knowledge. irrespective of the presence or absence of intent. the defendant was aware of the high probability that the fact existed and the ignorance about the fact with a ³conscious purpose to avoid learning the truth. H. in this case could be a defense. o MPC  Does not adopt strict liability except for minor crimes  There is less moral blameworthiness if there is no mens rea.´ Courts worry that deliberate ignorance will allow people to be convicted of a crime requiring knowledge without this knowledge. and perhaps a circumstance and harm o Enacted to protect the public o i. speeding. the court will infer a mens rea where they believe constitution intended on  Morissette v. recklessness. o Mens rea must ACTUATE the actus reus o The court held in Jackson that the key is causation.´ y G. They also note that the deliberate indifference instruction actually revises the definition of knowledge to something like ³should have been aware under the circumstance. rather than temporal identity. chemicals o In limited occasions. or criminal negligence. that recklessly (which is also established by proof the defendant acted knowingly or intentionally) is by default included as an element. not necessary to be aware of speeding. United States Took abandoned shell casings from government bomb range. o The actor must take extra precaution since he or she will be liable for the consequence of actions. y . did not know it was illegal. pollution.  MPC holds that if the criminal statute imposes criminal liability without including a mens rea.  of that fact.e. Interrelationship of Elements o There must be a link between the actus reus and the harm is the mens rea. Strict Liability o These crimes simply do not contain a mens rea element  Usually include only an actus reus.

V.S. A. it is the defendant¶s responsibility to make it an issue in the case  Burden of Persuasion which side must convince the trier of fact of fact beyond a reasonable doubt o In the U. the two must ordinarily exist at the same time. ordinarily the harm that actually occurs must be embraced by the appropriate mental elements in the statute. y I.o There is commonly also a relationship between the mens rea and harm. where the crime occurred Where the bank robbery took place  Non-obvious elements Such as marital status in a case of marital rape. Basic Rule: Crime Elements o Standard of proof  the test that must be met to win a case in criminal law  the American standard of proof: Proof Beyond a Reasonable Doubt  how certain are you that each element happened o Burdens  Burden of Production which party has the responsibility to produce some evidence (prima facie) enough evidence to make it an issue in this case In the case of sanity. o When a criminal statute includes both circumstance and result (or conduct) elements. Proof Beyond a Reasonable Doubt y . Practice Issues o Many use a chart with three columns:  Elements  Proof  Done o What must be identified  The identity of the defendant Asking the complaining witness to identify the defendant  The proof of the venue. the government has the burden of production and the burden of persuasion on all elements as a result to the Fifth and Fourteenth Amendment. Depending on the statute.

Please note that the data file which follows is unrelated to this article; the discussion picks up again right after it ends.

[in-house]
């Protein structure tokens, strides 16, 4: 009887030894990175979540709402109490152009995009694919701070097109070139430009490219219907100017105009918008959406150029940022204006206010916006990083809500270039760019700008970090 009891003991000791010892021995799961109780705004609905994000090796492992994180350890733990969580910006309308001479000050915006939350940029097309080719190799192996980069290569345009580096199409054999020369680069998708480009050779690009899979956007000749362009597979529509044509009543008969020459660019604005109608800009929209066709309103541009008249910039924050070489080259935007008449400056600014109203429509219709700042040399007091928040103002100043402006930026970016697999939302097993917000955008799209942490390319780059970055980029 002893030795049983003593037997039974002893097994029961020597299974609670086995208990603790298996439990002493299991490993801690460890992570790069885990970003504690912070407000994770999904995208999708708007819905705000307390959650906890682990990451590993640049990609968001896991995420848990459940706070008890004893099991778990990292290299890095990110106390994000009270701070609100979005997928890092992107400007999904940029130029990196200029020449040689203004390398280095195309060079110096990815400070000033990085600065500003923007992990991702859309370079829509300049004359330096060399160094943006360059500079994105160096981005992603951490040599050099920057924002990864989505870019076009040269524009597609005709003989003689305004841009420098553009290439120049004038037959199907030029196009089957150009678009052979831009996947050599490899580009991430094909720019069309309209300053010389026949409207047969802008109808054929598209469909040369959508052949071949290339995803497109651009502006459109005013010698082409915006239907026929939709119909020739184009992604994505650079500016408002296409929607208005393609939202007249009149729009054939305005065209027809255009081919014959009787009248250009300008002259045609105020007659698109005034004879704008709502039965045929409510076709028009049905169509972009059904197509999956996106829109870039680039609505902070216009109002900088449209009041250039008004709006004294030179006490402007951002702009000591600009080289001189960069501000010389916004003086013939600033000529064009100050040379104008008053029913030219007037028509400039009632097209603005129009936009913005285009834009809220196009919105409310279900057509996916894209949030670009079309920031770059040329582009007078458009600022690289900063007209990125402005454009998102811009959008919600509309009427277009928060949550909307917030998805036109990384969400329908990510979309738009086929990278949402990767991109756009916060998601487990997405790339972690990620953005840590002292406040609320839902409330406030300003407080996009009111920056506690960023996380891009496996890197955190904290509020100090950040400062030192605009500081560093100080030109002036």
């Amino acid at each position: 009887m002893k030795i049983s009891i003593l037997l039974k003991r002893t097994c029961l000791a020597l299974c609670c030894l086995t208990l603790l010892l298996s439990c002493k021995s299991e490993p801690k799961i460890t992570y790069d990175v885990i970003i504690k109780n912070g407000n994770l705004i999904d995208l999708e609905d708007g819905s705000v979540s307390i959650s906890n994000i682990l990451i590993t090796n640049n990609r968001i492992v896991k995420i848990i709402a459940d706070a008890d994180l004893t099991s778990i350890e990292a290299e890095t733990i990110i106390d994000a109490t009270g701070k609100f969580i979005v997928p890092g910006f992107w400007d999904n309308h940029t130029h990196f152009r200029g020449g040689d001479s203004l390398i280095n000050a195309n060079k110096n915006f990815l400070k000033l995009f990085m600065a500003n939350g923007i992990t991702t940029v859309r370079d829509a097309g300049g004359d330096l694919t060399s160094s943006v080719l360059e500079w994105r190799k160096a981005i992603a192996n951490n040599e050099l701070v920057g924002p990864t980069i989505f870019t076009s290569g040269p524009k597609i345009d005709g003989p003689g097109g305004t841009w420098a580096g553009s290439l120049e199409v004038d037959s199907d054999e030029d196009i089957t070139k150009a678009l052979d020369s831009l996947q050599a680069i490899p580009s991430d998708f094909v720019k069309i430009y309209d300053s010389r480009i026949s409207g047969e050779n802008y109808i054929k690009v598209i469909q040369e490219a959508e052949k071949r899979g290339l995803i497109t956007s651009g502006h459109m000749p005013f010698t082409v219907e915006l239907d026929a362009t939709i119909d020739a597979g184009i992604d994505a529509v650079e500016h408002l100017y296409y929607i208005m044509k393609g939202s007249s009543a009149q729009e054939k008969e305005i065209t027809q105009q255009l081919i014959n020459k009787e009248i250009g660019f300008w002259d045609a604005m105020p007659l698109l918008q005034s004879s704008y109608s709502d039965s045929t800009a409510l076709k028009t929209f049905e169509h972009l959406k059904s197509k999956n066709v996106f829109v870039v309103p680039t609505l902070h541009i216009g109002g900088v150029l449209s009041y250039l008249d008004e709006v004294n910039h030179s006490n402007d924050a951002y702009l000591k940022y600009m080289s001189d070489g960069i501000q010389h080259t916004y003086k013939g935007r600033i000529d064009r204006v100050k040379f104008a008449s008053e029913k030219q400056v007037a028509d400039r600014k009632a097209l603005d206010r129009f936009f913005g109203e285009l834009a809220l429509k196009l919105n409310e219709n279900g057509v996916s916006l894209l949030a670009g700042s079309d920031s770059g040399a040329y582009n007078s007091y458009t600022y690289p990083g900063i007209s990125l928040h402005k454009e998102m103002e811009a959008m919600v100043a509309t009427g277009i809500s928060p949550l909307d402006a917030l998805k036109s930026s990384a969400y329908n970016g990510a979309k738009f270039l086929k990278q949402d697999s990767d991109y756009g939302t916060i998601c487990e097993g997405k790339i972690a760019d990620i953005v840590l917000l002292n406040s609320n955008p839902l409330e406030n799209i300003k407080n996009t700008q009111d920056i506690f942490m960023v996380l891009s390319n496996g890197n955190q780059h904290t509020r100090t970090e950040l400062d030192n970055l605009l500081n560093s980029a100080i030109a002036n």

The burden of persuasion may be placed on either the accuses (to show the elements of the defense are present) or the government (to show that one or more of the elements of the defense are lacking. A. y B. (Model #1)  the other model is that the defense has the burden or production (make a claim of non guilty by reason of insanity).) Defining ³Beyond a Reasonable Doubt´ o ³Beyond a Reasonable Doubt´ is a difficult term to define for jury instructions o Many courts hold that it is better to give no instruction because it can shift the jury one way or another. Defenses o Standard of proof  whatever the government wants it to be. (MPC model) Shifting Burdens situation o Usually for defenses the burden of production is on the defendant. Homicide Crimes y . and that is the prevailing model. It is set by the legislature of that state o Burden of production  must produce whatever any defense they want to establish  must produce evidence for affirmative defenses they depend on facts that are independent of the crime elements and do not disprove the elements.o Proof beyond a reasonable doubt protects the innocent but makes it difficult to convict the guilty. the burden then shifts to the prosecution to disprove the defense beyond a reasonable doubt. o Burden of persuasion  one view is that the defense has any burden of persuasion for any defenses established  the government wants the defense to have the burden of production and the burden of persuasion for all defenses. highest crime o Must determine what a life is«does a fetus count? y VI. o Prosecution usually tried to highlight beyond a ³reasonable´ doubt. Overview of Homicide o Only crime that carries the death penalty. not all doubt.